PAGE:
This is the second in a three part series on Self Storage. Look for Part 3 tomorrow. See the bottom of this post for a link to Part 1.
In Self Storage Part 1 – When Paying to Store Your Stuff Is a Good Idea I listed some scenarios in which paying to store things can not only be a decent idea, but can also be a frugal one.
I admit it. I have a “thing” about paying for storage. I hate the idea. If I don’t have room for it I should get rid of it.
That frugal, sensible part of me wars with the other part of me: the part that doesn’t like to let things go. It’s hard for me, but I’m getting better. Before you decide to pay to store stuff, ask yourself these questions. If these are true for you, you may want to think twice before agreeing to rent storage space.
1. If you don’t even remember what’s in the boxes. Spend the time to go through them. Sell, toss or donate anything you don’t really need or want. If you still need to rent space you’ll likely be able to rent a smaller one, for less money. Who knows, you may wind up with little or nothing to store after all…
2. If you don’t really want the item(s) you are planning to store. Don’t store something out of a sense of duty or obligation if you don’t want or need them. Just because Aunt Bernice left you her taxidermied pets doesn’t mean you have to keep them. And just because you lost your…fruit…on that couch doesn’t mean it shouldn’t support someone else’s grapes. Memory box items should be smaller than a breadbox, so take a picture and put it in a scrapbook. But not of the pets. Please.
3. If the items to be stored aren’t valuable. Do the math. Spending $150 a month to store $1000 worth of stuff is a bad financial decision. Spending good money to store 1000 Gatorade sports bottles just doesn’t make sense. Donate them to a local school instead.
4. If you have room to store it in your home already. Maximize the storage space you already have. We have very little storage inside our townhouse, but we do have a small garage. Husband has built shelves in the garage to keep things neat, organized and off the floor. He’s built shelves that hang from the ceiling. We store things under our beds, use a toy box as a bench, built extra shelves in our closets. Get creative with your storage solutions.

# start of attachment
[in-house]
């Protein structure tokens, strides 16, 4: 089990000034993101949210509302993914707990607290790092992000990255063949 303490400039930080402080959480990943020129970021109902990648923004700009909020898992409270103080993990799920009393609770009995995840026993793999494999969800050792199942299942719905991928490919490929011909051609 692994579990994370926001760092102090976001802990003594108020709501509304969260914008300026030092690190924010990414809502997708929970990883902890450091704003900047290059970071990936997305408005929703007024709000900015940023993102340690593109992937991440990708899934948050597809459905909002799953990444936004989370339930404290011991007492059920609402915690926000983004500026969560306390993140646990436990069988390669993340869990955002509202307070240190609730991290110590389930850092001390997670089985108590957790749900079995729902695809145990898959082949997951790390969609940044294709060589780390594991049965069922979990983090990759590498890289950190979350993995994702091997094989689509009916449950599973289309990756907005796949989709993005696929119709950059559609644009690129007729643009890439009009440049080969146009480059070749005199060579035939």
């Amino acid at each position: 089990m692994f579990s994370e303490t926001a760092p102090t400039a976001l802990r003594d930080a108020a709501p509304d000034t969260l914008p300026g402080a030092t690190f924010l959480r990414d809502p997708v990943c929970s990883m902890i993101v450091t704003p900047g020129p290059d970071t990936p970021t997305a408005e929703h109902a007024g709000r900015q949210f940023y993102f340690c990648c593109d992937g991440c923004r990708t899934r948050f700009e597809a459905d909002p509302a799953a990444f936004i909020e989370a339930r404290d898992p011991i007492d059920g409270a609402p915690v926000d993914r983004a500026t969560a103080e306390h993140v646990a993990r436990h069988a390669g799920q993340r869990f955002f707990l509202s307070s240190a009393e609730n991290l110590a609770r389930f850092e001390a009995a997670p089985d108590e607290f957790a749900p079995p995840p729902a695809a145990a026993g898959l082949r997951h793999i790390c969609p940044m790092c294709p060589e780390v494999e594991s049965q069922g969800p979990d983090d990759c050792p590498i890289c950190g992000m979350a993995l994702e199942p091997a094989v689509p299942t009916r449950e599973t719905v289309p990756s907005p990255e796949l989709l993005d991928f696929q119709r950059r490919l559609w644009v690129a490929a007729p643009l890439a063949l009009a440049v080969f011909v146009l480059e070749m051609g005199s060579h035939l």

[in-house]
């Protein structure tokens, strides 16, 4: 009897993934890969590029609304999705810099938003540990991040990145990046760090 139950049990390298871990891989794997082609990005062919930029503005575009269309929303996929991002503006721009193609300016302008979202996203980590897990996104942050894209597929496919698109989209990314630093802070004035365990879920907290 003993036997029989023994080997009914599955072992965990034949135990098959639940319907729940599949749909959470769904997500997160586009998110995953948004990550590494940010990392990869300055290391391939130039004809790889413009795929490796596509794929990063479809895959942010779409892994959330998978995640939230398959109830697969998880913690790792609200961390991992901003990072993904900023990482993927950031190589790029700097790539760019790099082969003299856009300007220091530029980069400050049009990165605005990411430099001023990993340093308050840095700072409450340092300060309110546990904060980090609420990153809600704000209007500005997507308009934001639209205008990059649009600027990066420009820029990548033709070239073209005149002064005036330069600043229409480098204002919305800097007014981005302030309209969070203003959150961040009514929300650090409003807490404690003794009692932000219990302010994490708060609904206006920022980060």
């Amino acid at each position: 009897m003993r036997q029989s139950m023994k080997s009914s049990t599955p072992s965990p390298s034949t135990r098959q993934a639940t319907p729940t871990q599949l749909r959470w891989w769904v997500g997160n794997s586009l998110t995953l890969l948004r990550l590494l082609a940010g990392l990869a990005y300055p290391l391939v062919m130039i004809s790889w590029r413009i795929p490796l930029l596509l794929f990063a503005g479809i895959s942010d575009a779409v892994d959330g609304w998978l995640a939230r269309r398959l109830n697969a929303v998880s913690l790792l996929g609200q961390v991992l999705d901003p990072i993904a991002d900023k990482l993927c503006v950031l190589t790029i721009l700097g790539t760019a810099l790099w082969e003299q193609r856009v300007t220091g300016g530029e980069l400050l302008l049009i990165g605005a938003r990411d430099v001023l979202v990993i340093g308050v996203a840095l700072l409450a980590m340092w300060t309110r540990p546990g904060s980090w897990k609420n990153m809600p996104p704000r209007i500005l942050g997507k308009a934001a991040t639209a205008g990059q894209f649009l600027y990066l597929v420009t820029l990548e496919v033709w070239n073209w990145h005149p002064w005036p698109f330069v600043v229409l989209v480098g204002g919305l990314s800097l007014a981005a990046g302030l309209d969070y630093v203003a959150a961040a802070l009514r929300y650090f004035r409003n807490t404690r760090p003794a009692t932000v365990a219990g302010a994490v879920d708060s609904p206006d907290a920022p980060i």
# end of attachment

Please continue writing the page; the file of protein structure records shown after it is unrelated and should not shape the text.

5. If you can store it somewhere else for free. Okay, I’m know that I’m lucky to have in-laws that rent an airplane hangar. But that’s not the only way to store for free. Can someone else use the item? I have friends trying to sell their empty condo. We made a deal that they can use some extra furniture of ours to make their condo look lived-in, and therefore more attractive to buyers. It’s a win-win. I have less clutter, they have a more salable property. If someone agrees to store stuff for you at no charge make sure you discuss ahead of time how long the arrangement will last, and don’t take advantage. If you agree you’ll get it out of there by July 1st, then get it out of there by July 1st.
6. If you don’t know how long you’ll be storing it. If you don’t have a plan ahead of time you greatly increase your chances of spending an enormous amount on rental fees that doesn’t make financial sense. Have a plan. Really.
If you’ve answered these questions and you still need to rent storage space you can still save time, money and grief by renting smart. Read Part 3 of the series for great tips on how to be a smart self-storer.
Check out the other articles in this series:
Self Storage Part 3 will be published tomorrow. Come back to read it!